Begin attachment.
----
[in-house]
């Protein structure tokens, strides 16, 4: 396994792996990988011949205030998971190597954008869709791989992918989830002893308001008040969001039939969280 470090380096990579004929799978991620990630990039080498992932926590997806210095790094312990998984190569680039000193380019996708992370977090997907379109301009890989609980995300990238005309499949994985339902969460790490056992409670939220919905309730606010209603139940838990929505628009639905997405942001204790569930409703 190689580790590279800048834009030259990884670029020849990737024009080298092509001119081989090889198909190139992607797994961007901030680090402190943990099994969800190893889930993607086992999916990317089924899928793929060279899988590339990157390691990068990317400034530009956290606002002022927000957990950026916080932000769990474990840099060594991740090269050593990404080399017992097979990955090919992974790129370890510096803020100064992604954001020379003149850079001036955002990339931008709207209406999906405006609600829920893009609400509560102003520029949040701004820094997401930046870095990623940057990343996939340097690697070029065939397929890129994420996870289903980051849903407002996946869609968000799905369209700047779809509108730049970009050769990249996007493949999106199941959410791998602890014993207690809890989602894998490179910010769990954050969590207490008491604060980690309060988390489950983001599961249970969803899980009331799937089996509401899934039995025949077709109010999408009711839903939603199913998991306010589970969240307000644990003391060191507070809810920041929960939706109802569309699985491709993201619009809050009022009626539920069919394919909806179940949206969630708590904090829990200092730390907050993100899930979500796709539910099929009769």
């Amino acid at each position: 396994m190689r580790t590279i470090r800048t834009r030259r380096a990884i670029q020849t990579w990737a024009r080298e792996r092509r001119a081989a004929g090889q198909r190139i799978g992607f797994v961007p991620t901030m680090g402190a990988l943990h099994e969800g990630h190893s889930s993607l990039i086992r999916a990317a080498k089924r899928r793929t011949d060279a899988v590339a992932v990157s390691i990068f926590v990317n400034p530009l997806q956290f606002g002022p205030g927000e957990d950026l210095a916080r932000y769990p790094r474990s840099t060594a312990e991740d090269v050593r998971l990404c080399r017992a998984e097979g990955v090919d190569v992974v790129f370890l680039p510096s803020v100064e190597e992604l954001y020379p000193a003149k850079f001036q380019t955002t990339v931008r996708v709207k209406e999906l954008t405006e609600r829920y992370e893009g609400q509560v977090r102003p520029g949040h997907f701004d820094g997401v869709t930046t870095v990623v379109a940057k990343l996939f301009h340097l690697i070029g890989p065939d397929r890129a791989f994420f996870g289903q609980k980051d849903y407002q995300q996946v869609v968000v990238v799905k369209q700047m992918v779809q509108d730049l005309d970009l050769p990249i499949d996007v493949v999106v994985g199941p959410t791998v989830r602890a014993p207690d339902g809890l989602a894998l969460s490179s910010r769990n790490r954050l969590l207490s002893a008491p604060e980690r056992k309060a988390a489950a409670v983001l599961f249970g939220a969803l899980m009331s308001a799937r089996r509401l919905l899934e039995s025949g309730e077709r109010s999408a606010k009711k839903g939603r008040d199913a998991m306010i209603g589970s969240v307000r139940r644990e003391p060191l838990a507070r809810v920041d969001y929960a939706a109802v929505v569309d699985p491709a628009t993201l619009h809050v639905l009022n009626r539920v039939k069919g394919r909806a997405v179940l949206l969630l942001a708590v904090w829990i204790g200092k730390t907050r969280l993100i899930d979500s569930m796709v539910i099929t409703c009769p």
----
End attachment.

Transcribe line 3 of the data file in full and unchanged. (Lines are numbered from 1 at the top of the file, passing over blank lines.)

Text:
């Amino acid at each position: 396994m190689r580790t590279i470090r800048t834009r030259r380096a990884i670029q020849t990579w990737a024009r080298e792996r092509r001119a081989a004929g090889q198909r190139i799978g992607f797994v961007p991620t901030m680090g402190a990988l943990h099994e969800g990630h190893s889930s993607l990039i086992r999916a990317a080498k089924r899928r793929t011949d060279a899988v590339a992932v990157s390691i990068f926590v990317n400034p530009l997806q956290f606002g002022p205030g927000e957990d950026l210095a916080r932000y769990p790094r474990s840099t060594a312990e991740d090269v050593r998971l990404c080399r017992a998984e097979g990955v090919d190569v992974v790129f370890l680039p510096s803020v100064e190597e992604l954001y020379p000193a003149k850079f001036q380019t955002t990339v931008r996708v709207k209406e999906l954008t405006e609600r829920y992370e893009g609400q509560v977090r102003p520029g949040h997907f701004d820094g997401v869709t930046t870095v990623v379109a940057k990343l996939f301009h340097l690697i070029g890989p065939d397929r890129a791989f994420f996870g289903q609980k980051d849903y407002q995300q996946v869609v968000v990238v799905k369209q700047m992918v779809q509108d730049l005309d970009l050769p990249i499949d996007v493949v999106v994985g199941p959410t791998v989830r602890a014993p207690d339902g809890l989602a894998l969460s490179s910010r769990n790490r954050l969590l207490s002893a008491p604060e980690r056992k309060a988390a489950a409670v983001l599961f249970g939220a969803l899980m009331s308001a799937r089996r509401l919905l899934e039995s025949g309730e077709r109010s999408a606010k009711k839903g939603r008040d199913a998991m306010i209603g589970s969240v307000r139940r644990e003391p060191l838990a507070r809810v920041d969001y929960a939706a109802v929505v569309d699985p491709a628009t993201l619009h809050v639905l009022n009626r539920v039939k069919g394919r909806a997405v179940l949206l969630l942001a708590v904090w829990i204790g200092k730390t907050r969280l993100i899930d979500s569930m796709v539910i099929t409703c009769p």